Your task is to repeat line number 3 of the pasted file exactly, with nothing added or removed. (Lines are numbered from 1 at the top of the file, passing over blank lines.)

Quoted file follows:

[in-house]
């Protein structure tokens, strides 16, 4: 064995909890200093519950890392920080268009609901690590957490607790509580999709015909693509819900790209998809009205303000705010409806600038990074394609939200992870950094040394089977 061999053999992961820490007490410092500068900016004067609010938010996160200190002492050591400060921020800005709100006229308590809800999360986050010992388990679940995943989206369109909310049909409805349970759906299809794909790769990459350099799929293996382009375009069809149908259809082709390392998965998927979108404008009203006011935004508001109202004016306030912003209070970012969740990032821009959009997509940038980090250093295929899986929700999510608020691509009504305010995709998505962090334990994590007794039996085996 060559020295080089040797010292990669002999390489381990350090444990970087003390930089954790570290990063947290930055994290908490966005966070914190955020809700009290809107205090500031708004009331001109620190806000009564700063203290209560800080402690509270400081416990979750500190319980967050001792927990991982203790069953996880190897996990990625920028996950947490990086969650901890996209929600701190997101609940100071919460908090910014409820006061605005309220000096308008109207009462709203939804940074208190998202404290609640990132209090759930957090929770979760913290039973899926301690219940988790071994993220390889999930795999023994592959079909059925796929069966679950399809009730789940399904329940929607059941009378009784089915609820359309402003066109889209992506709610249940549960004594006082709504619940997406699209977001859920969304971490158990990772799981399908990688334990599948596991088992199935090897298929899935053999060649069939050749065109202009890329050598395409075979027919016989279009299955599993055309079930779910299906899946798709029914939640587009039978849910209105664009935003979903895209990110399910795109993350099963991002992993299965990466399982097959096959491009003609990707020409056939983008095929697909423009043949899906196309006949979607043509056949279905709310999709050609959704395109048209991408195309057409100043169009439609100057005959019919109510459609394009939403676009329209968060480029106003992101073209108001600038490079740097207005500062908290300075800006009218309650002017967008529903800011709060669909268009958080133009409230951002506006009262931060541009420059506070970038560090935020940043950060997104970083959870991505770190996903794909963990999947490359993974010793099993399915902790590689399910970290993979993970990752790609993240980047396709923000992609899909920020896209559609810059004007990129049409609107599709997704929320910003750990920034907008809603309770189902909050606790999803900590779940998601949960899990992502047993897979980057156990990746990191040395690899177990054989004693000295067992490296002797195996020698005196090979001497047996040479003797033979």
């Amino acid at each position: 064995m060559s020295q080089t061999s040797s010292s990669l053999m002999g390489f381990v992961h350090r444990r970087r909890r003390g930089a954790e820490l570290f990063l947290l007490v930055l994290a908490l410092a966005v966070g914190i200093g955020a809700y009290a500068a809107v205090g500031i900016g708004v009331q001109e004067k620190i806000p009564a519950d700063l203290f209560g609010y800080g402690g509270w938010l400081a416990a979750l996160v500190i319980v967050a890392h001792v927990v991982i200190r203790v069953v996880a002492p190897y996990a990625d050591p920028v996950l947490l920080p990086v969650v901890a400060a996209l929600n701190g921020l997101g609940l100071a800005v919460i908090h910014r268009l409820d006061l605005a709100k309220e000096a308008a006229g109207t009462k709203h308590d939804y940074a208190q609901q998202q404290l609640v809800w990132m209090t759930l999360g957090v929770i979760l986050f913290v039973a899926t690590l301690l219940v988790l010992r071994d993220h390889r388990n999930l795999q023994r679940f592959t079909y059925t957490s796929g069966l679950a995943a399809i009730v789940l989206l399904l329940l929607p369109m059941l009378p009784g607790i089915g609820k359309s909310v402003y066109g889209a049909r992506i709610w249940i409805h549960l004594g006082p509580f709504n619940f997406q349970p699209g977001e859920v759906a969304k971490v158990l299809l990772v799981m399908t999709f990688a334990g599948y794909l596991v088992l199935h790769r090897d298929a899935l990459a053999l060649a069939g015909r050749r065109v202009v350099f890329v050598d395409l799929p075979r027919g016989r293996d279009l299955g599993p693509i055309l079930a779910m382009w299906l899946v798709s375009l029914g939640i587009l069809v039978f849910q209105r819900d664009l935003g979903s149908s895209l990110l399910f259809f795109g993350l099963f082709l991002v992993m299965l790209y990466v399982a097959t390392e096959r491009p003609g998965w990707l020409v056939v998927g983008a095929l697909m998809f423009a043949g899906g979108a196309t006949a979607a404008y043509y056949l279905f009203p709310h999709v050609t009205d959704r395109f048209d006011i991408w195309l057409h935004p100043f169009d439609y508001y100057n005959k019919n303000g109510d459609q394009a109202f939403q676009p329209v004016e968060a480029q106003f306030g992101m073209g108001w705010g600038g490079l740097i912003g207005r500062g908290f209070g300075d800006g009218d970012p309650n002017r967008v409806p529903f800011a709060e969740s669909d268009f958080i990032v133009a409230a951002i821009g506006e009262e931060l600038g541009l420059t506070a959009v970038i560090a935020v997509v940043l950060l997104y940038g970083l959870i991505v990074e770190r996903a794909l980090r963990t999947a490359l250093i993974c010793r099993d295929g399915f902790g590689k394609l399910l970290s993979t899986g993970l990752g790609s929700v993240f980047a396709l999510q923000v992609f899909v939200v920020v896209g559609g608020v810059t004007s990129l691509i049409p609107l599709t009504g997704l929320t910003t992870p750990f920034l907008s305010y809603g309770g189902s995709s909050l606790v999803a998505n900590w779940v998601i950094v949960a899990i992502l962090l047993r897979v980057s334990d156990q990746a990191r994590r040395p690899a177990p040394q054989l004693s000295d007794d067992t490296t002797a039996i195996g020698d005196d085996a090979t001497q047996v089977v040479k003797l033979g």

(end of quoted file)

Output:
């Amino acid at each position: 064995m060559s020295q080089t061999s040797s010292s990669l053999m002999g390489f381990v992961h350090r444990r970087r909890r003390g930089a954790e820490l570290f990063l947290l007490v930055l994290a908490l410092a966005v966070g914190i200093g955020a809700y009290a500068a809107v205090g500031i900016g708004v009331q001109e004067k620190i806000p009564a519950d700063l203290f209560g609010y800080g402690g509270w938010l400081a416990a979750l996160v500190i319980v967050a890392h001792v927990v991982i200190r203790v069953v996880a002492p190897y996990a990625d050591p920028v996950l947490l920080p990086v969650v901890a400060a996209l929600n701190g921020l997101g609940l100071a800005v919460i908090h910014r268009l409820d006061l605005a709100k309220e000096a308008a006229g109207t009462k709203h308590d939804y940074a208190q609901q998202q404290l609640v809800w990132m209090t759930l999360g957090v929770i979760l986050f913290v039973a899926t690590l301690l219940v988790l010992r071994d993220h390889r388990n999930l795999q023994r679940f592959t079909y059925t957490s796929g069966l679950a995943a399809i009730v789940l989206l399904l329940l929607p369109m059941l009378p009784g607790i089915g609820k359309s909310v402003y066109g889209a049909r992506i709610w249940i409805h549960l004594g006082p509580f709504n619940f997406q349970p699209g977001e859920v759906a969304k971490v158990l299809l990772v799981m399908t999709f990688a334990g599948y794909l596991v088992l199935h790769r090897d298929a899935l990459a053999l060649a069939g015909r050749r065109v202009v350099f890329v050598d395409l799929p075979r027919g016989r293996d279009l299955g599993p693509i055309l079930a779910m382009w299906l899946v798709s375009l029914g939640i587009l069809v039978f849910q209105r819900d664009l935003g979903s149908s895209l990110l399910f259809f795109g993350l099963f082709l991002v992993m299965l790209y990466v399982a097959t390392e096959r491009p003609g998965w990707l020409v056939v998927g983008a095929l697909m998809f423009a043949g899906g979108a196309t006949a979607a404008y043509y056949l279905f009203p709310h999709v050609t009205d959704r395109f048209d006011i991408w195309l057409h935004p100043f169009d439609y508001y100057n005959k019919n303000g109510d459609q394009a109202f939403q676009p329209v004016e968060a480029q106003f306030g992101m073209g108001w705010g600038g490079l740097i912003g207005r500062g908290f209070g300075d800006g009218d970012p309650n002017r967008v409806p529903f800011a709060e969740s669909d268009f958080i990032v133009a409230a951002i821009g506006e009262e931060l600038g541009l420059t506070a959009v970038i560090a935020v997509v940043l950060l997104y940038g970083l959870i991505v990074e770190r996903a794909l980090r963990t999947a490359l250093i993974c010793r099993d295929g399915f902790g590689k394609l399910l970290s993979t899986g993970l990752g790609s929700v993240f980047a396709l999510q923000v992609f899909v939200v920020v896209g559609g608020v810059t004007s990129l691509i049409p609107l599709t009504g997704l929320t910003t992870p750990f920034l907008s305010y809603g309770g189902s995709s909050l606790v999803a998505n900590w779940v998601i950094v949960a899990i992502l962090l047993r897979v980057s334990d156990q990746a990191r994590r040395p690899a177990p040394q054989l004693s000295d007794d067992t490296t002797a039996i195996g020698d005196d085996a090979t001497q047996v089977v040479k003797l033979g």